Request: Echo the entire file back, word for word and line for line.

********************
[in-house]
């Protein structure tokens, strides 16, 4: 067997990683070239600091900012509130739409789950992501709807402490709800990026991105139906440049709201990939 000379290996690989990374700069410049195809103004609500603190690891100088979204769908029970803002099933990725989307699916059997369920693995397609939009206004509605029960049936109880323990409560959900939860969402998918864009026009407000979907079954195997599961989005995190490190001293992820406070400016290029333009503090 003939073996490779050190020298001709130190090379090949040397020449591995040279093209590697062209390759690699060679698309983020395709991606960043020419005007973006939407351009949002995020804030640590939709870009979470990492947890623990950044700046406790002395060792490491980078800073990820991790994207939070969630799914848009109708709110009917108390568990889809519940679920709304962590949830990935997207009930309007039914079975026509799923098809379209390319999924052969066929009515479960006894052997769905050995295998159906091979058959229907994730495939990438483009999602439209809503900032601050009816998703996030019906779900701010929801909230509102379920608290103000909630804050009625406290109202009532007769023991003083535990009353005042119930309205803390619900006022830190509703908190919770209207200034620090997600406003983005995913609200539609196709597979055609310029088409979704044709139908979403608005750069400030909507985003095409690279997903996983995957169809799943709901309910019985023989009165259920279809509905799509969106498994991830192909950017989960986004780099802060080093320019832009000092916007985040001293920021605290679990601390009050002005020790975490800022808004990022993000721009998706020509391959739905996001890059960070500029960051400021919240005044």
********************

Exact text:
[in-house]
């Protein structure tokens, strides 16, 4: 067997990683070239600091900012509130739409789950992501709807402490709800990026991105139906440049709201990939 000379290996690989990374700069410049195809103004609500603190690891100088979204769908029970803002099933990725989307699916059997369920693995397609939009206004509605029960049936109880323990409560959900939860969402998918864009026009407000979907079954195997599961989005995190490190001293992820406070400016290029333009503090 003939073996490779050190020298001709130190090379090949040397020449591995040279093209590697062209390759690699060679698309983020395709991606960043020419005007973006939407351009949002995020804030640590939709870009979470990492947890623990950044700046406790002395060792490491980078800073990820991790994207939070969630799914848009109708709110009917108390568990889809519940679920709304962590949830990935997207009930309007039914079975026509799923098809379209390319999924052969066929009515479960006894052997769905050995295998159906091979058959229907994730495939990438483009999602439209809503900032601050009816998703996030019906779900701010929801909230509102379920608290103000909630804050009625406290109202009532007769023991003083535990009353005042119930309205803390619900006022830190509703908190919770209207200034620090997600406003983005995913609200539609196709597979055609310029088409979704044709139908979403608005750069400030909507985003095409690279997903996983995957169809799943709901309910019985023989009165259920279809509905799509969106498994991830192909950017989960986004780099802060080093320019832009000092916007985040001293920021605290679990601390009050002005020790975490800022808004990022993000721009998706020509391959739905996001890059960070500029960051400021919240005044």